ALEX Salmond has offered to “take Keir Starmer’s place” after the BBC announced that the Labour leader had not accepted an invitation to take part in a leader’s interview.

The Alba Party leader quipped that “unlike Keir Starmer, I'll actually mention the word Scotland” as he spoke to The National from his party’s General Election campaign launch in Glasgow on Friday.

Alba are fielding 19 candidates in the Westminster election, including former parliamentarians Kenny MacAskill, Neale Hanvey, Corri Wilson, and George Kerevan.

As they are fielding enough candidates (at least 10), Alba have been given a party political broadcast on the BBC, which will be aired ahead of Scotland’s opening match against Germany at the Euros on June 14.

The party has celebrated the timing of their broadcast, with Salmond joking to BBC journalists at the campaign launch: “All is forgiven.”

However, asked about the BBC failing to extend Alba an invitation to a leader’s interview with Nick Robinson, while Starmer has not confirmed he will appear, Salmond told The National: “I'll take Keir Starmer's place. This is the BBC London big opportunity.

“Firstly, I'll be a lot more interesting. Secondly, unlike Keir Starmer, I'll actually mention the word Scotland in an interview.

“So from the Scottish viewers’ perspective, BBC London should book me since they cannae get Starmer.”

Asked about Alba’s omission from debates, he went on: “I think it's a disgrace. I mean, I've been through all this before.

“You can go back to 2005 and I was telling the broadcasters, ‘look, the SNP requires fair treatment. We're going to become a political force.’ Oh no, no, they weren’t interested.

“By the time you got to 2015, of course they were scrambling to get the SNP's voice heard.”

Salmond added: “If you qualify for a party election broadcast – and Alba does twice over – then you're entitled to broadcast coverage so it's the public, the people that can then judge which candidate they want to vote for.

“Apart from the fairness and the democracy of it, there's also the sheer toleration of the viewers.

READ MORE: Alex Salmond hits back at Andrew Neil over claims about Scottish independence

“I mean, nobody who watched the Rishi Sunak and Keir Starmer face-off would say ‘we want to see a replay of that debate’. And the four-way male debate of STV. We called it Stone-age television: STV.

“We're in an age where vital, important figures like Ash Regan and the lady who co-leads the Greens [Lorna Slater], they should be heard in debate. It's not for rather tedious men getting to speak. That's antediluvian television.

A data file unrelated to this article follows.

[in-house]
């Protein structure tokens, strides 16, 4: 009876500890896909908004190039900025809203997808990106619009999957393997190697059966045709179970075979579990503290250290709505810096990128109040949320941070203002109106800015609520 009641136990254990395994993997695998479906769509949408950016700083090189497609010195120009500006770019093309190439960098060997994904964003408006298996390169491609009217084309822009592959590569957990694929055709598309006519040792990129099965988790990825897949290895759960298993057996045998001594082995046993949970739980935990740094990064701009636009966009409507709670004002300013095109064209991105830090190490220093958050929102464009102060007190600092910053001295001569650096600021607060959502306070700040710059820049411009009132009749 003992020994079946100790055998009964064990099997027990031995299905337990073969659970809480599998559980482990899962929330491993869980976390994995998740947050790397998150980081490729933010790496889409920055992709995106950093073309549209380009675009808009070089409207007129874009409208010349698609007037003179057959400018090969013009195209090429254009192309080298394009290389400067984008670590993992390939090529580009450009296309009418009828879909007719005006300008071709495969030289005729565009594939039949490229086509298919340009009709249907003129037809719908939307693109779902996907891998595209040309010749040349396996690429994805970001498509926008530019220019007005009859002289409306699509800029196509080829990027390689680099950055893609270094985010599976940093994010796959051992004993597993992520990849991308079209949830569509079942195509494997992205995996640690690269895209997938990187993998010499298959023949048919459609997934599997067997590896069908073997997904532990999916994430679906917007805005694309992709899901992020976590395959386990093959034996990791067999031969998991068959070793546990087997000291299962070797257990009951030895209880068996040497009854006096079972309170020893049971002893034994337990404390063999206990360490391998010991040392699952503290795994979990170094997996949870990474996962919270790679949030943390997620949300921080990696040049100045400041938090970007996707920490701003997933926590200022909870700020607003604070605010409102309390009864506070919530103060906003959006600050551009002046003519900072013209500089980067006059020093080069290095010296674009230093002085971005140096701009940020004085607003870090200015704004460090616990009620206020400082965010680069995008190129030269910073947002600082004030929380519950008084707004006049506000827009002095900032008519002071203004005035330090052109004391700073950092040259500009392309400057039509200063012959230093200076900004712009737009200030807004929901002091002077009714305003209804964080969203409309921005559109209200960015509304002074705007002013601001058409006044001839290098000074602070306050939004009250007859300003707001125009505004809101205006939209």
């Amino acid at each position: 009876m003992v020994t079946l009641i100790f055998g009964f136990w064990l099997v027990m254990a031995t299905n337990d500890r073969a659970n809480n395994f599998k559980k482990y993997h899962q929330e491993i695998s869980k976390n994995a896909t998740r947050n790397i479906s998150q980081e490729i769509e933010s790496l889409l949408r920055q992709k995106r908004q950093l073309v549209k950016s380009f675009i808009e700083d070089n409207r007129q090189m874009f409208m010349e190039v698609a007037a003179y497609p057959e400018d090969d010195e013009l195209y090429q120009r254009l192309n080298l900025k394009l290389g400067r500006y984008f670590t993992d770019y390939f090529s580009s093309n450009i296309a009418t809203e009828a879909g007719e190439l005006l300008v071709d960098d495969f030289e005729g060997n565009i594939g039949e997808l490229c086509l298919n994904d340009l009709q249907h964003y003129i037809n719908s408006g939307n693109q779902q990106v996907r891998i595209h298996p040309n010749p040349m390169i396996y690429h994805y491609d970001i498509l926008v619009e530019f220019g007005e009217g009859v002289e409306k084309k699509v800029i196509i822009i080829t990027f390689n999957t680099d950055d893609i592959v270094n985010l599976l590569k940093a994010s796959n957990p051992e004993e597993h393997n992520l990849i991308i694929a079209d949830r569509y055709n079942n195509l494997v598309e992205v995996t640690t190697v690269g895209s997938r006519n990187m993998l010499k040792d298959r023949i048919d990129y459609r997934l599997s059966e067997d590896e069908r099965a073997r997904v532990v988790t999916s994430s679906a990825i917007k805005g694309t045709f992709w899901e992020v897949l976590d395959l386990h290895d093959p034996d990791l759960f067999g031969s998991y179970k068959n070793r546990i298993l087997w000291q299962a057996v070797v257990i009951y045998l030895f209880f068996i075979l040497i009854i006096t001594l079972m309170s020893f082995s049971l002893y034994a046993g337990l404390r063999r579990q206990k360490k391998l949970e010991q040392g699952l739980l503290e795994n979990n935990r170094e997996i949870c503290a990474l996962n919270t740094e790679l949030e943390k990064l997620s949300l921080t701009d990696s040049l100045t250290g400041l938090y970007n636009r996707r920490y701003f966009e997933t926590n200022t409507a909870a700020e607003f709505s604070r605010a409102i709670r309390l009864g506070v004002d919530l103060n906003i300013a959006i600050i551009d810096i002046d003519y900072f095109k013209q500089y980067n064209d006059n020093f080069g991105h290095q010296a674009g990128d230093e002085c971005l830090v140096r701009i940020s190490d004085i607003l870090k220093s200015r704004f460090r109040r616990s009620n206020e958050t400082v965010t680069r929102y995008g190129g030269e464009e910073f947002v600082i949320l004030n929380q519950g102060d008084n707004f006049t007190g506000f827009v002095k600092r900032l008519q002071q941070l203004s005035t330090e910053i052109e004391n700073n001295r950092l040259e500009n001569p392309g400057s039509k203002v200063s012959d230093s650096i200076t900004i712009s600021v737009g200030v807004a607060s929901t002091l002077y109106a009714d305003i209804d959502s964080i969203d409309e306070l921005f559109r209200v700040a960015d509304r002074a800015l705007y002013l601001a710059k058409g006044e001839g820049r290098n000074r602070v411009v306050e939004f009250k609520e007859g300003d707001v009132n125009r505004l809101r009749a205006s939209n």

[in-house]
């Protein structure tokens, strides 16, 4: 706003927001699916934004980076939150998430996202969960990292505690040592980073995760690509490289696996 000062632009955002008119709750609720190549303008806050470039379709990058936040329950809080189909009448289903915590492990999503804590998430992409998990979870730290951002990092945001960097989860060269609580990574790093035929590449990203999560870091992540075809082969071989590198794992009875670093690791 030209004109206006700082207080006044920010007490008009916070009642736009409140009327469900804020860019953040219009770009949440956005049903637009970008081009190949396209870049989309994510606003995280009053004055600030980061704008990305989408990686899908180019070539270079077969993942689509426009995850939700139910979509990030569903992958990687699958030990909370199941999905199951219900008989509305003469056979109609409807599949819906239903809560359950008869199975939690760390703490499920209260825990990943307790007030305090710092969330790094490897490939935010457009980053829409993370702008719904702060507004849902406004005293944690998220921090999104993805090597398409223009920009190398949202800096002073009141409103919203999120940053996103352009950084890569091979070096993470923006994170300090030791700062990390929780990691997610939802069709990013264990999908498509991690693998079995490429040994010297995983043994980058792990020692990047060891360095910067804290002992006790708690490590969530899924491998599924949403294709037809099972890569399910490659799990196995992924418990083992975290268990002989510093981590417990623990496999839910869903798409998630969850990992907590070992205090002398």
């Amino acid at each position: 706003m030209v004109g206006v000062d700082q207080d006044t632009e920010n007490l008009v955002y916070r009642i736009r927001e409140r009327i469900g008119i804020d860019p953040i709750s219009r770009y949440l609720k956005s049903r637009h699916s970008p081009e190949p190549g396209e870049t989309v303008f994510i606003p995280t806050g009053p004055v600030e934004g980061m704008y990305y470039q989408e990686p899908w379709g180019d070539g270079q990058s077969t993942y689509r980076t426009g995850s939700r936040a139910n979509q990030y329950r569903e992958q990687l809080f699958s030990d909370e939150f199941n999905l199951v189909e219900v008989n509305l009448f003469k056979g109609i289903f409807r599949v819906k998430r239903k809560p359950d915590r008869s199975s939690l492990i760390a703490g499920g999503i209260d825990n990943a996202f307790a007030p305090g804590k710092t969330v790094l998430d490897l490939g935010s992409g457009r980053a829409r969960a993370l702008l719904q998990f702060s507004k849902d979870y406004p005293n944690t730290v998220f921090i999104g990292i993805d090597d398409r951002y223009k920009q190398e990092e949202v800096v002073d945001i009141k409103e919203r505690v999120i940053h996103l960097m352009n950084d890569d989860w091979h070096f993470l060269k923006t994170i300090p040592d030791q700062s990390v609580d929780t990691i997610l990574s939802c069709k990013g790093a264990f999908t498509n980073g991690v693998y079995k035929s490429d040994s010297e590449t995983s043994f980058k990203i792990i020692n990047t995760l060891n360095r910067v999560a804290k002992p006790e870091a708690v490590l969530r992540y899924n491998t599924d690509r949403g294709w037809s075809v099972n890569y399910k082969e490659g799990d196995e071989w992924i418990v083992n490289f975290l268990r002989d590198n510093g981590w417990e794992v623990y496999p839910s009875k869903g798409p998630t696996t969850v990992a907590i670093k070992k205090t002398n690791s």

So from a viewer's point of view, as well as from a political fairness point of view, then obviously Alba would be good to include.”

Alba's three key focuses for the General Election – outwith independence

Alba leader Alex Salmond speaking at his party's election campaign launch (Image: Colin Mearns)

Elsewhere at the campaign launch, Salmond told party members and press that Alba would be focusing on three key issues, other than independence.

The first he said was a plan for a “real” publicly owned national energy company, after Labour were forced to admit that their pledged “Great British Energy” will just be an investment vehicle to pump public cash into the private sector.

Secondly, Alba are focusing on a push to save the oil refinery at Grangemouth, fielding former justice secretary MacAskill as their candidate in the area.

Salmond said Alba were “not prepared to tolerate Scotland being the only country in the developed world as a major oil producer, who doesn't have the capacity to refine our oil and gas products”.

And thirdly, the former first minister said his party would “be bringing forward policies on housing to show how you can mobilise capital to attack the greatest social problem in Scotland: the fact that people don't have a roof over their heads that's safe, warm, and secure”.

Rishi Sunak and Douglas Ross: 'Mutley and Dick Dastardly'

Prime Minister Rishi Sunak left a D-Day commemoration event early (Image: PA)

He also used his speech to the party to condemn Rishi Sunak and Douglas Ross, the Tory and Scottish Tory leaders respectively.

Sunak, Salmond said, had proven he is not fit to be prime minister by leaving D-Day commemoration events early in order to return to the UK for a political interview with ITV.

And Ross he said would get his “comeuppance” for ousting the sick former minister David Duguid from the running in Aberdeenshire North and Moray East.

Salmond said: “Douglas Ross, or Dick Dastardly as I’m now calling him, swept aside a wounded colleague for his own preferment, somebody literally on their hospital bed, so he could grab their seat.

“Incidentally, that is where I stay in the north east of Scotland. I can tell you that Douglas Ross is going to get his comeuppance. Behaviour like that is not tolerated.

READ MORE: 'Simply untrue I'm unable to stand,' says David Duguid after Douglas Ross U-turn

“Where Douglas Ross is Dick Dastardly, then the Prime Minister must be Mutley.

“Leaving veterans to rush back to London for a political interview to explain why you weren't lying in the first debate. I mean, everybody in the country knows there are lies, damned lies, and Tory statistics.

“But the rush to stop D-Day veterans on the 80th anniversary of D-Day. Somebody who does that, they're not fit to be a politician, never mind fit to be a prime minister.

“The Tory Party's descent into self-destruction is clear.”

Salmond has said he will not be standing in the Westminster election, but will instead seek a return to the Scottish Parliament at the 2026 elections.

Alba are aiming to win 15% of the regional list vote at those Holyrood elections, returning some 20 MSPs and forming the “strong left arm” of a pro-independence coalition, Salmond said.